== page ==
3) If you'd like to get pregnant someday (but not right now)...
No need to worry. Zika virus does not seem to pose a risk of birth defects for future pregnancies. As best researchers can tell, the virus clears itself from the body pretty quickly, remaining in the blood for only about a week after infection.
4) If you're a man with a partner who is trying to become pregnant...
It's possible that a man who travels to Brazil (say) and gets bitten by a mosquito carrying Zika could later transmit the virus through sexual intercourse. There have been two studies in the medical literature that suggest this is a risk.
In one case, a man who traveled to Senegal and contracted Zika gave it to his wife through intercourse after he returned home. In another, Zika was isolated from semen.
But there is a lot of uncertainty here. Researchers aren't sure how long Zika can remain in semen. And it's not clear how common sexual transmission actually is. Right now the evidence is pretty limited.
So consider this a potential risk. If you're a man trying to get your partner pregnant, and you travel to a Zika-infected region, you'll likely want to take precautions to avoid mosquito bites. Public Health England also warns men to wear condoms for about a month after traveling in countries where Zika has spread, and those who had unexplained fevers or a diagnosis of Zika, to wear condoms for six months. (So far, the CDC has said the evidence is too limited to issue a warning about this risk.)
5) For everyone else...
There's (relatively) good news for everyone else. The vast majority of people who contract Zika virus will never know they had it. Only 20 percent of people who get Zika even show symptoms of the disease.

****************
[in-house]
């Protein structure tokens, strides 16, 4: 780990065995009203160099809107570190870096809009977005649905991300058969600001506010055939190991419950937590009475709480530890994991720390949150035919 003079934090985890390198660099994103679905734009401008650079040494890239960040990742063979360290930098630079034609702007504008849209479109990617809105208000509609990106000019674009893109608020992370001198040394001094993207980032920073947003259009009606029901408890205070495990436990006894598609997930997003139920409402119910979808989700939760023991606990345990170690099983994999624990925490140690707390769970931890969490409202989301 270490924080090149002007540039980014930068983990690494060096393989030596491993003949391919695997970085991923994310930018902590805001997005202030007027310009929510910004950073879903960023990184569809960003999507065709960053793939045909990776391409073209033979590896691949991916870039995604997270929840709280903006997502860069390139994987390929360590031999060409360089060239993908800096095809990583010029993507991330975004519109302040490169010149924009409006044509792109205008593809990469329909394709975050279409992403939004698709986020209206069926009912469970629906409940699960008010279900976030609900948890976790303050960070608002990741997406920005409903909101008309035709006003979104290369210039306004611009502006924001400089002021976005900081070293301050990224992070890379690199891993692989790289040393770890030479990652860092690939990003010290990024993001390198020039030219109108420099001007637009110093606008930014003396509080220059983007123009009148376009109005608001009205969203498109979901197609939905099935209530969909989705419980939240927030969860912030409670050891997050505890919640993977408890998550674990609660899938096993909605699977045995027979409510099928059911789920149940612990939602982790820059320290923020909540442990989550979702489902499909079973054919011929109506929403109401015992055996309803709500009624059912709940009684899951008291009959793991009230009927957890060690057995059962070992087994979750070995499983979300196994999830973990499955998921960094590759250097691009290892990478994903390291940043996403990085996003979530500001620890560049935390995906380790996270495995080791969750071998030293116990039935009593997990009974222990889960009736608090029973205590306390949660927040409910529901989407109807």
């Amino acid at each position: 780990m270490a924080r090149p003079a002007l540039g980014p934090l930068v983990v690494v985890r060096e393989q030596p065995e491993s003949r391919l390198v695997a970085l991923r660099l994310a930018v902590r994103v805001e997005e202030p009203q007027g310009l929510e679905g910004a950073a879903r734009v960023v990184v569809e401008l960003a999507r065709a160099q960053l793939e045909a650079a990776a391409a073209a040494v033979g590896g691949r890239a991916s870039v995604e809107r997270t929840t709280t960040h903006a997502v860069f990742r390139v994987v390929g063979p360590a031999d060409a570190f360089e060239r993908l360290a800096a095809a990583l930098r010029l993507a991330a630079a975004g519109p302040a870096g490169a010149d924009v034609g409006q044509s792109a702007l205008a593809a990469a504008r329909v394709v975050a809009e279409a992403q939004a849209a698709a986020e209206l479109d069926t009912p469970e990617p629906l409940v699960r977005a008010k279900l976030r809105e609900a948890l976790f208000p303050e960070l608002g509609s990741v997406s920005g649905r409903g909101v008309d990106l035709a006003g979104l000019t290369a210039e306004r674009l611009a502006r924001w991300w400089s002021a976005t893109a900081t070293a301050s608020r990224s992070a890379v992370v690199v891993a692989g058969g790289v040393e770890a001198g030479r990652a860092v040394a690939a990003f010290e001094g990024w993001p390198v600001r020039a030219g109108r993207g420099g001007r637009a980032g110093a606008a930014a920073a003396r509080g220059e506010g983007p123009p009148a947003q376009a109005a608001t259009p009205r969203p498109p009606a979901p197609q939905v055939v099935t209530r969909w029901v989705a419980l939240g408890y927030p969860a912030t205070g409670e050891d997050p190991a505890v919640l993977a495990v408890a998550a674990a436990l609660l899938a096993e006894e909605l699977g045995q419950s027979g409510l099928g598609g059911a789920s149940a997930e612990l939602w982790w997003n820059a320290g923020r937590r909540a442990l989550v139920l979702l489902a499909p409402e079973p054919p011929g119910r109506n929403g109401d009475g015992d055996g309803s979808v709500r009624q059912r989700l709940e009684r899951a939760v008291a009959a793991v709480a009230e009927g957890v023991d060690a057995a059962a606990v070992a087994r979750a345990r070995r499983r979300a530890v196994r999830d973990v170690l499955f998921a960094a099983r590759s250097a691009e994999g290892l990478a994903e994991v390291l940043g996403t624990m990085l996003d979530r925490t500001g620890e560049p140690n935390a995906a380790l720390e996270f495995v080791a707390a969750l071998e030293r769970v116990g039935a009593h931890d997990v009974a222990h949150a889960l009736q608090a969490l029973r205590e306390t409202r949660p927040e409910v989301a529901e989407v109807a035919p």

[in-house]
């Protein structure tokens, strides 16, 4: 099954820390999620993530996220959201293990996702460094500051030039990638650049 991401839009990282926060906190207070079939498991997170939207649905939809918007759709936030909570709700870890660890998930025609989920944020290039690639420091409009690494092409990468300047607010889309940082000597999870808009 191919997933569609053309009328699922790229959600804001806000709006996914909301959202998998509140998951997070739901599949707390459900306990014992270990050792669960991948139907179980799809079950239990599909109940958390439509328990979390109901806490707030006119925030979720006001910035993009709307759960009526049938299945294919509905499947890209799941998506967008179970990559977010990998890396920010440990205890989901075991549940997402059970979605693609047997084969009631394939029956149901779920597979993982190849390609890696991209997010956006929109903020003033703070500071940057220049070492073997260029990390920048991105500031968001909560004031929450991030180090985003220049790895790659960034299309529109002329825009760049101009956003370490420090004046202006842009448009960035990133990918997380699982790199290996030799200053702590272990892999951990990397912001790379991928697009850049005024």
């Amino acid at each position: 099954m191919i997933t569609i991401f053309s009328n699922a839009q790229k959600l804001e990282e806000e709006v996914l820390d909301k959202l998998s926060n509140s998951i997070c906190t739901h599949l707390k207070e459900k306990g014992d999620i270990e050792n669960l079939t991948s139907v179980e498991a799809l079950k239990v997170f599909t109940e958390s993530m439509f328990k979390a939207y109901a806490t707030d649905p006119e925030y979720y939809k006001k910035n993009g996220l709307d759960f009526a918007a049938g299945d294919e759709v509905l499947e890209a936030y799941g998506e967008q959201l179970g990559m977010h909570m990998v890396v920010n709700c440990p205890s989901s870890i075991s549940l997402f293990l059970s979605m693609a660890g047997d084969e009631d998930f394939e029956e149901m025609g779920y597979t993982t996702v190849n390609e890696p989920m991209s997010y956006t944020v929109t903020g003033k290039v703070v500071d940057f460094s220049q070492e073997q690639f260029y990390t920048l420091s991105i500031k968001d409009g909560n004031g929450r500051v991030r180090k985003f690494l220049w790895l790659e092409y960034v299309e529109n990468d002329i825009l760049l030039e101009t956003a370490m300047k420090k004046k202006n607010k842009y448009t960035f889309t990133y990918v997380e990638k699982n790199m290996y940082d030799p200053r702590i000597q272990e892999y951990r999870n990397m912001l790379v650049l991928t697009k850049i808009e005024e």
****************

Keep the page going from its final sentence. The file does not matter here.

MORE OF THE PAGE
For those who do show symptoms, the most common include a mild, flu-like illness: a low-grade fever, head and body aches, red eyes, and a body rash. More rarely, people with Zika report abdominal pain, nausea, and diarrhea. These symptoms usually show up two to 12 days after a mosquito bite, and they tend to go away within a week. Severe disease requiring hospitalization is uncommon, and death is rare.
As with any virus, however, your chances of complications with the virus increase if you have underlying medical conditions.
And there's one final concern: Health authorities have already noted an increase in Guillain-Barré syndrome associated with Zika. This is a neurological condition where a person’s own immune system damages the nerve cells, leading to muscle weakness or paralysis. The symptoms can last weeks or months. Most people recover fully — though it can take years to do so. In rare cases, people have died.
Again, though, researchers are studying this link, and a direct causal relationship has not yet been established. For now it seems to be a rare but potential complication of this virus.
A final caveat
There's one asterisk that should be placed on all of the above. Zika only rarely affected humans before the massive outbreak in Brazil began in 2015. This means we're only just now learning about the virus's full effects. It's also possible that the virus has mutated in such a way that it's now more harmful and that it impacts people differently than it did in the past. Alternatively, it's possible that the risks of complications like microcephaly have been under- or overstated. We still need more research here.
So for now, just be careful. And wear lots of bug repellent.